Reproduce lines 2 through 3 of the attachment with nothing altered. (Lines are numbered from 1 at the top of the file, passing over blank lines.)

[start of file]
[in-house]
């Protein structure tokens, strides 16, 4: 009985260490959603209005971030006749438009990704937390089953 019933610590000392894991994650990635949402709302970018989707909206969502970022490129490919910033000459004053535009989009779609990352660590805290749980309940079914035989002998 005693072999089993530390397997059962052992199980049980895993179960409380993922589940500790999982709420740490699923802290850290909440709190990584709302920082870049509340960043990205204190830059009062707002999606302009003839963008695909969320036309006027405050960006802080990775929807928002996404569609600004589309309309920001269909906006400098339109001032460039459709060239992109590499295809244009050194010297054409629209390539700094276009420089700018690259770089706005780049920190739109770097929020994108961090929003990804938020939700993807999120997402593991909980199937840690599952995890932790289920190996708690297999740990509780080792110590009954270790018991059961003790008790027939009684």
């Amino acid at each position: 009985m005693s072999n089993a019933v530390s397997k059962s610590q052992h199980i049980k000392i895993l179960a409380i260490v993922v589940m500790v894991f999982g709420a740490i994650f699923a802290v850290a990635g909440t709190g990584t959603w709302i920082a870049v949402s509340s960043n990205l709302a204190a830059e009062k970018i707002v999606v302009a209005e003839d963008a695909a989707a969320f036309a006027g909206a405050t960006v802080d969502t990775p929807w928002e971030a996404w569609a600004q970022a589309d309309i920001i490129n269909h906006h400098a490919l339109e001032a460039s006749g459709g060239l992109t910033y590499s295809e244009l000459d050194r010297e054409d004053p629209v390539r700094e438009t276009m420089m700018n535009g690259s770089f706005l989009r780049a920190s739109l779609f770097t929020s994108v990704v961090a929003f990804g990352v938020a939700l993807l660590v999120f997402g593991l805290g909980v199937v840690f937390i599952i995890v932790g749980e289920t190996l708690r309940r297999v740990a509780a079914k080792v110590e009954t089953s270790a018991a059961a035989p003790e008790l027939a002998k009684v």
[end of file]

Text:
């Protein structure tokens, strides 16, 4: 009985260490959603209005971030006749438009990704937390089953 019933610590000392894991994650990635949402709302970018989707909206969502970022490129490919910033000459004053535009989009779609990352660590805290749980309940079914035989002998 005693072999089993530390397997059962052992199980049980895993179960409380993922589940500790999982709420740490699923802290850290909440709190990584709302920082870049509340960043990205204190830059009062707002999606302009003839963008695909969320036309006027405050960006802080990775929807928002996404569609600004589309309309920001269909906006400098339109001032460039459709060239992109590499295809244009050194010297054409629209390539700094276009420089700018690259770089706005780049920190739109770097929020994108961090929003990804938020939700993807999120997402593991909980199937840690599952995890932790289920190996708690297999740990509780080792110590009954270790018991059961003790008790027939009684």
């Amino acid at each position: 009985m005693s072999n089993a019933v530390s397997k059962s610590q052992h199980i049980k000392i895993l179960a409380i260490v993922v589940m500790v894991f999982g709420a740490i994650f699923a802290v850290a990635g909440t709190g990584t959603w709302i920082a870049v949402s509340s960043n990205l709302a204190a830059e009062k970018i707002v999606v302009a209005e003839d963008a695909a989707a969320f036309a006027g909206a405050t960006v802080d969502t990775p929807w928002e971030a996404w569609a600004q970022a589309d309309i920001i490129n269909h906006h400098a490919l339109e001032a460039s006749g459709g060239l992109t910033y590499s295809e244009l000459d050194r010297e054409d004053p629209v390539r700094e438009t276009m420089m700018n535009g690259s770089f706005l989009r780049a920190s739109l779609f770097t929020s994108v990704v961090a929003f990804g990352v938020a939700l993807l660590v999120f997402g593991l805290g909980v199937v840690f937390i599952i995890v932790g749980e289920t190996l708690r309940r297999v740990a509780a079914k080792v110590e009954t089953s270790a018991a059961a035989p003790e008790l027939a002998k009684v």